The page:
The game became an overnight success. It was very popular, up until someone died from the sport. Since then, the sport has been banned. The people who still wanted to play the sport for honor and glory had to move underground to prevent themselves from getting caught by the police.

        These players became known as the Lethal League.

        Been a while since I’ve come across a game that’s addicting as this. I know I’m pretty late to the party with this review, but I liked it so much when I picked it up a few days ago that I felt it was worth writing about it. And rejoice, Linux fans: there’s a Linux version here that works great.

      • The Co-op News Punch Podcast – Episode 24 | GamingOnLinux

        It’s been a little while since the last episode, so it’s time for a fresh set of ranting and discussion in the GamingOnLinux Co-op News Punch Podcast. As before, it’s a casual and frank chat between two friends (myself) and GOL contributor / Linux livestreamer Samsai on all sorts of somewhat Linux related topics.

      • Beyond All Reason aims to revive the RTS style of Total Annihilation | GamingOnLinux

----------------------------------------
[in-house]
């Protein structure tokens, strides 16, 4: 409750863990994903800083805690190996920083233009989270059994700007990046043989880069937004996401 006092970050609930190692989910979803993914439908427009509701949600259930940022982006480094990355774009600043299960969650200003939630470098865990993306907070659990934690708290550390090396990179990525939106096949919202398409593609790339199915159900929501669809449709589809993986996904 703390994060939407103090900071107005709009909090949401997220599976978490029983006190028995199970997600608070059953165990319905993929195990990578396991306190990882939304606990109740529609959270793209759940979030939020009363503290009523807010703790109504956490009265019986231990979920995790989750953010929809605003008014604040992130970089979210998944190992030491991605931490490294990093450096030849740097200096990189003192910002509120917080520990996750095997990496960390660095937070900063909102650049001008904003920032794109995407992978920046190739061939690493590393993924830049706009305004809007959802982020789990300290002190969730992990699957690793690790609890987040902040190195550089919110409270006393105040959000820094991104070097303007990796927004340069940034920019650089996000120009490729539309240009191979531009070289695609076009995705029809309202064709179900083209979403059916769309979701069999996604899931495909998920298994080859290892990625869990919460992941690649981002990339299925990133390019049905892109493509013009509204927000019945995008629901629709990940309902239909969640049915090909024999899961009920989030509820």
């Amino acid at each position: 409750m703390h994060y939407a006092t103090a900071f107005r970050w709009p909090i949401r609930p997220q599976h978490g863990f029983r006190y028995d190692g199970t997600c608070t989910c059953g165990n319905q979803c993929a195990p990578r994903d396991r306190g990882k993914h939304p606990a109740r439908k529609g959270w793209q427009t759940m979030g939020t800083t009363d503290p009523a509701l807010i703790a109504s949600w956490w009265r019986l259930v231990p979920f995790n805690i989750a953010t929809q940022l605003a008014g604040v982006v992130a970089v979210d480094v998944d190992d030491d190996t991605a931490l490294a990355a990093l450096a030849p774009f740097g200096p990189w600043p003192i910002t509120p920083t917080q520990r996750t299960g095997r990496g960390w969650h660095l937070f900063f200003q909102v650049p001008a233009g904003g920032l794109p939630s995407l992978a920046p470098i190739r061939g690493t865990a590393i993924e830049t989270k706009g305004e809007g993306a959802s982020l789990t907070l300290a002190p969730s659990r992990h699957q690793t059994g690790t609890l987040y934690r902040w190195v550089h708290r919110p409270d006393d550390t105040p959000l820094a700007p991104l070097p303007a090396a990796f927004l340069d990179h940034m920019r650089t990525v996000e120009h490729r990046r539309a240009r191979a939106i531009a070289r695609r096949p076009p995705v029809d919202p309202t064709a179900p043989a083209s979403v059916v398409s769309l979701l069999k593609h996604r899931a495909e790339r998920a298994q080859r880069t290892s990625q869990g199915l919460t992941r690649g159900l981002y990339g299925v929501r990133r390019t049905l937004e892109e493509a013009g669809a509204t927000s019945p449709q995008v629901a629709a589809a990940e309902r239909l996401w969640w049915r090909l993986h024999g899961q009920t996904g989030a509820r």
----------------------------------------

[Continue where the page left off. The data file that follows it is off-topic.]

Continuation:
Total Annihilation is still to this day, one of the best RTS games ever made. I’ll engage in fisticuffs with anyone who disagrees and Beyond All Reason is pursuing the ideal of Cavedog’s classic.

        Built upon the tried and tested open source Spring RTS game engine, itself originally created to bring Total Annihilation into 3D that went on to become a platform for lost of TA-styled games. Much like the classic along with later titles like Supreme Commander, Beyond All Reason is paying attention to the small details as well as being a real-time strategy game on a huge scale.

        You can have hundreds of units per side at any one time with lots of different unit types across land, sea and air with a strategic zoom often being needed to get a look at what’s going on. This is where you zoom right out, so all units and buildings turn into icons. Close up though, Beyond All Reason is quite a pretty game.